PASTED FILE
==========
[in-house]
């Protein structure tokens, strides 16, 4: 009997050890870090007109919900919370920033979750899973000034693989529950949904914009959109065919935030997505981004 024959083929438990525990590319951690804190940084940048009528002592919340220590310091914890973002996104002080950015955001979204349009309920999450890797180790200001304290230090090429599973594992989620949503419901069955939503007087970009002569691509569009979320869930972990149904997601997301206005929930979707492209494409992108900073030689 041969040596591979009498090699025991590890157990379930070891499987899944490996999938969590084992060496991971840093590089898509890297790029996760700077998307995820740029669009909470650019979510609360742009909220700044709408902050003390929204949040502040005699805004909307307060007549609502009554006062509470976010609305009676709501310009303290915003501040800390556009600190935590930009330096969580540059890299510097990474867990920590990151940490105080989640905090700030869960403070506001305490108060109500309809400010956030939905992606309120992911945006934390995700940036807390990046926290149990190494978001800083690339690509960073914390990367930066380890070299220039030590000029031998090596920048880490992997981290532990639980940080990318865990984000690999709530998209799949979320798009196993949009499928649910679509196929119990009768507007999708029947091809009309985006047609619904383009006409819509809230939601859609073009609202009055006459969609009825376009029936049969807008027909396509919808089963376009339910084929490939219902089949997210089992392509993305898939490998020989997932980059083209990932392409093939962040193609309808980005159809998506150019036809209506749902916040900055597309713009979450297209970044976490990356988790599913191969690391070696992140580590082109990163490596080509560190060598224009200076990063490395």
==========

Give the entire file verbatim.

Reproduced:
[in-house]
């Protein structure tokens, strides 16, 4: 009997050890870090007109919900919370920033979750899973000034693989529950949904914009959109065919935030997505981004 024959083929438990525990590319951690804190940084940048009528002592919340220590310091914890973002996104002080950015955001979204349009309920999450890797180790200001304290230090090429599973594992989620949503419901069955939503007087970009002569691509569009979320869930972990149904997601997301206005929930979707492209494409992108900073030689 041969040596591979009498090699025991590890157990379930070891499987899944490996999938969590084992060496991971840093590089898509890297790029996760700077998307995820740029669009909470650019979510609360742009909220700044709408902050003390929204949040502040005699805004909307307060007549609502009554006062509470976010609305009676709501310009303290915003501040800390556009600190935590930009330096969580540059890299510097990474867990920590990151940490105080989640905090700030869960403070506001305490108060109500309809400010956030939905992606309120992911945006934390995700940036807390990046926290149990190494978001800083690339690509960073914390990367930066380890070299220039030590000029031998090596920048880490992997981290532990639980940080990318865990984000690999709530998209799949979320798009196993949009499928649910679509196929119990009768507007999708029947091809009309985006047609619904383009006409819509809230939601859609073009609202009055006459969609009825376009029936049969807008027909396509919808089963376009339910084929490939219902089949997210089992392509993305898939490998020989997932980059083209990932392409093939962040193609309808980005159809998506150019036809209506749902916040900055597309713009979450297209970044976490990356988790599913191969690391070696992140580590082109990163490596080509560190060598224009200076990063490395």